CalPERS has updated the 2018 compensation limits for classic and new members, effective immediately.
On June 5, 2017, the California Court of Appeal published DiCarlo v. County of Monterey, holding that employees’ stipends that depended on both longevity and performance were properly excluded from the calculation of public pension benefits. The Court of Appeal ruled that although the California Code of Regulations separately lists bonus pay and longevity pay as special compensation to be included in pension calculations, it does not list incentive pay that combines bonus pay and longevity pay. Therefore, the stipends at issue did not need to be reported to CalPERS or included in CalPERS’ calculation of retirement benefit. For a more detailed analysis of this case.
In response to CalPERS’ recent and unprecedented decisions to reduce benefits for retirees from several public agencies that failed to make their required contributions to CalPERS, California Assembly member Freddie Rodriguez (D) and California Senator Richard Pan (D) have scheduled an informational hearing on the subject of “CalPERS Contracting with Participating Employers (Cities, Towns ...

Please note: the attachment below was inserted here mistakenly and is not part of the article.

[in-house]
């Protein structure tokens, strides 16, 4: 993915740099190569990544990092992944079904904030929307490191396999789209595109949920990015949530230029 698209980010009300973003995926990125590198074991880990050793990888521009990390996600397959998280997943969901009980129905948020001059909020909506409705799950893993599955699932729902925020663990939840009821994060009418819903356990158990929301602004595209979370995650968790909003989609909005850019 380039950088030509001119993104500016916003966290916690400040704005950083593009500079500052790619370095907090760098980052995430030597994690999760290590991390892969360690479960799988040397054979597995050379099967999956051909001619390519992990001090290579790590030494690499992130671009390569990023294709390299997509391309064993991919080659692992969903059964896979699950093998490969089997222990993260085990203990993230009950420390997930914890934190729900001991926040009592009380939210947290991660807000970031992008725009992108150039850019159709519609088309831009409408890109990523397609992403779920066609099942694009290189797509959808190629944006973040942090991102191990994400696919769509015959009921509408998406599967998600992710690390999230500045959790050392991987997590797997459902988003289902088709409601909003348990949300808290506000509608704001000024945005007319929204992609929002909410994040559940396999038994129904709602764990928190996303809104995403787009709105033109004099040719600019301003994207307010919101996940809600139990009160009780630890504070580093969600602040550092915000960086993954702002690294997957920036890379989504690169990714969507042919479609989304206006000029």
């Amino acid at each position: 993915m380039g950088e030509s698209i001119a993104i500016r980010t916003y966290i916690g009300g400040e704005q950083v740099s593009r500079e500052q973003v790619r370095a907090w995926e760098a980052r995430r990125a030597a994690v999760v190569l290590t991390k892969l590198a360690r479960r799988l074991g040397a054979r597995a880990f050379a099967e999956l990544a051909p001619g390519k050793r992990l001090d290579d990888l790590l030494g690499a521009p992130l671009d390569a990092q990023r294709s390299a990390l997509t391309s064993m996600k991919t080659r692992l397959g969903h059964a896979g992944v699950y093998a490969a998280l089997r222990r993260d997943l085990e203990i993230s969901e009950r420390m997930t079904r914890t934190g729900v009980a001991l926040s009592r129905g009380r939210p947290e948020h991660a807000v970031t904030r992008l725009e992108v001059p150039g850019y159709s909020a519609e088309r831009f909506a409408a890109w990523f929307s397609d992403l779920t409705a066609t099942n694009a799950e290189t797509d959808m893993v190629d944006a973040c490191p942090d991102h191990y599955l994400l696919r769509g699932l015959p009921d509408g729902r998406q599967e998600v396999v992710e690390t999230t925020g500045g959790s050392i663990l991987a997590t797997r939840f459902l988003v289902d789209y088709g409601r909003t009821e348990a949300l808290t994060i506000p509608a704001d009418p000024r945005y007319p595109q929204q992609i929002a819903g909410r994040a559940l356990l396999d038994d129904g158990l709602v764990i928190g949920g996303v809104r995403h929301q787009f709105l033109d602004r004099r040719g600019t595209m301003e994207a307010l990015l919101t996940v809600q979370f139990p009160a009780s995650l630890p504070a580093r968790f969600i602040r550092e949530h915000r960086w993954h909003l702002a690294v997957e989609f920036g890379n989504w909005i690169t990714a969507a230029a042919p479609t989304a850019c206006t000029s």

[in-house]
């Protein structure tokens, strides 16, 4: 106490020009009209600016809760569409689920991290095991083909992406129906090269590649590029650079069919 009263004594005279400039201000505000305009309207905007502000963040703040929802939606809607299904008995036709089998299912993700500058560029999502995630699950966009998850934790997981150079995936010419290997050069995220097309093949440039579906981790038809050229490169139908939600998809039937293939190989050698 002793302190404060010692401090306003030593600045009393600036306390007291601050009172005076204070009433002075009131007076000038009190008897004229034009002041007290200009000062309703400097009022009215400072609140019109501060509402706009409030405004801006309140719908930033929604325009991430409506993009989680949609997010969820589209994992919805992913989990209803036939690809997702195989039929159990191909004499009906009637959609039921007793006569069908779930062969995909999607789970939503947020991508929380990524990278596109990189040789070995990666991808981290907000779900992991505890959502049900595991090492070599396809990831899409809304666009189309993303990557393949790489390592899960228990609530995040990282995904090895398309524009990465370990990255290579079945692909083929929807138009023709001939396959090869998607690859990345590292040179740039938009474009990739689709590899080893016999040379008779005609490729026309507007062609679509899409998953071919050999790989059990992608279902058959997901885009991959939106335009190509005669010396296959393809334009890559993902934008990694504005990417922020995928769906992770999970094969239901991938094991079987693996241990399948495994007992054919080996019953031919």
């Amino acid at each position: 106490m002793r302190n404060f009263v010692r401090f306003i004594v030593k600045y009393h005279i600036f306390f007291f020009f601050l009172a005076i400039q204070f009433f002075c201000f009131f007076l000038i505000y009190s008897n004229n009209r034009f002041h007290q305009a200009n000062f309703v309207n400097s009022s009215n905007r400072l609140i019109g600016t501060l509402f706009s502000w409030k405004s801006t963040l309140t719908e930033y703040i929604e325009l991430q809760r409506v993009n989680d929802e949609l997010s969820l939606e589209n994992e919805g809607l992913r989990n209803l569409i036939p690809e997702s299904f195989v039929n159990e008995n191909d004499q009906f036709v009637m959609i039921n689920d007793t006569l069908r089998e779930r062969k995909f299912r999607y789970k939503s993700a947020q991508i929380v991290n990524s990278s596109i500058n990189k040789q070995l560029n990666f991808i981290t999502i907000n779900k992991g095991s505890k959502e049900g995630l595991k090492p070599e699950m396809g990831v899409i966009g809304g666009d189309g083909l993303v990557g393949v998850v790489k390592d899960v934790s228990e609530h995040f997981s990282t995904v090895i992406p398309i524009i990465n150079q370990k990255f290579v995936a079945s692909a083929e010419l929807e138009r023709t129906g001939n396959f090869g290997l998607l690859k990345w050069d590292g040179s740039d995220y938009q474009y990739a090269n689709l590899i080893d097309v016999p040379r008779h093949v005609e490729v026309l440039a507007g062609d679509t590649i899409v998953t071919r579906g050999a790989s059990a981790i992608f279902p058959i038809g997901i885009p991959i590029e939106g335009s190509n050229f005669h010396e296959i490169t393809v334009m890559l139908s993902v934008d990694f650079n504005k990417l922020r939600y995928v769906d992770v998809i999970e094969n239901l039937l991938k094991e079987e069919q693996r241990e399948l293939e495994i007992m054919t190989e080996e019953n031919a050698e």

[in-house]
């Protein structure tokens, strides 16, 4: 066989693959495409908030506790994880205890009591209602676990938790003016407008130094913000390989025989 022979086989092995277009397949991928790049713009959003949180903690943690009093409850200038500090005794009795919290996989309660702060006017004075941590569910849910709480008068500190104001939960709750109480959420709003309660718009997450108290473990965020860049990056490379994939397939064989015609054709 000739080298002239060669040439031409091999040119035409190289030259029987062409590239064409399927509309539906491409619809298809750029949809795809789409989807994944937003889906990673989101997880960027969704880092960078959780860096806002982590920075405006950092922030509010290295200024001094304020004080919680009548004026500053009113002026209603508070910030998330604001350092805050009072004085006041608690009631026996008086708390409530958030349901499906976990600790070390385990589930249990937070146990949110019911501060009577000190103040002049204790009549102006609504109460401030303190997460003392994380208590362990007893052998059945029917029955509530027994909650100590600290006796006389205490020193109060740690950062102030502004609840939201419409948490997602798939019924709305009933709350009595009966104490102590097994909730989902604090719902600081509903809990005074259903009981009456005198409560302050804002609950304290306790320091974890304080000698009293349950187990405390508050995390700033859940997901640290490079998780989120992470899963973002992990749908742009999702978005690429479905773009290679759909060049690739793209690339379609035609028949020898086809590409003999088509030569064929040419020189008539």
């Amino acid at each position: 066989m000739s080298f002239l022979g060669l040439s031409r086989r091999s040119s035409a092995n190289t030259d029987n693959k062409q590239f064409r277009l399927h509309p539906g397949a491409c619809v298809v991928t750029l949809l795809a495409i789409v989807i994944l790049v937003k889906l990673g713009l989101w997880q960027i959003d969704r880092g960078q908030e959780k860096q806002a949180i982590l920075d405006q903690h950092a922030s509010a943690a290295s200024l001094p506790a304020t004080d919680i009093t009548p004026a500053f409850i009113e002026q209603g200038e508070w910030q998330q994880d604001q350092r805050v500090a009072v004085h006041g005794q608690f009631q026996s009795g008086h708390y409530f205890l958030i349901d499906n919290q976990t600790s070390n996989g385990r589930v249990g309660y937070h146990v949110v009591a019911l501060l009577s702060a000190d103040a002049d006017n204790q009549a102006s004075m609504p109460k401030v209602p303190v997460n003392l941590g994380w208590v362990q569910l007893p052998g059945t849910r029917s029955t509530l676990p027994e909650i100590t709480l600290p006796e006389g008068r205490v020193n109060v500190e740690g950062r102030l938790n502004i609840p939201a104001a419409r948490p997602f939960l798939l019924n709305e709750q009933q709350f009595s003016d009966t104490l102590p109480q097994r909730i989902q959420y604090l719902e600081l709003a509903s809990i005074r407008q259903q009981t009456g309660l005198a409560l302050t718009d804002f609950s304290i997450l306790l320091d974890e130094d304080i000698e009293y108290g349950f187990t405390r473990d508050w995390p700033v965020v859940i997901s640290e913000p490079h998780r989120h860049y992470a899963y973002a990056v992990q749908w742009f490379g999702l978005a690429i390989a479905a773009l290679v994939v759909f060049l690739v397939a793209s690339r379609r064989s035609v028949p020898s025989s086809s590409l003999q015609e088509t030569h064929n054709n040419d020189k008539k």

Other AALRR Blogs
- “California Rule” Survives (For Now) — But “Airtime” Does Not
- Be Cautious About “DROP” Programs
- California Supreme Court Hears Cal Fire Oral Argument
- Amortization Period for New Debt Shortened to 20 Years
- New CalPERS Compensation Limits, Effective Immediately
- CalPERS Responds to Its Critics
- Senate Bill 525 Amends California Public Pension Laws
- New Stanford University Study Predicts Public Pensions Costs in California to Consume 14-17.5% of Operating Expenses by the Year 2030
- New Law Penalizes Employers Who Fail to Provide Information About Annuitants Working During Retirement
- Appellate Court Holds That MOU Does Not Provide Vested Interest in Retiree Medical Benefits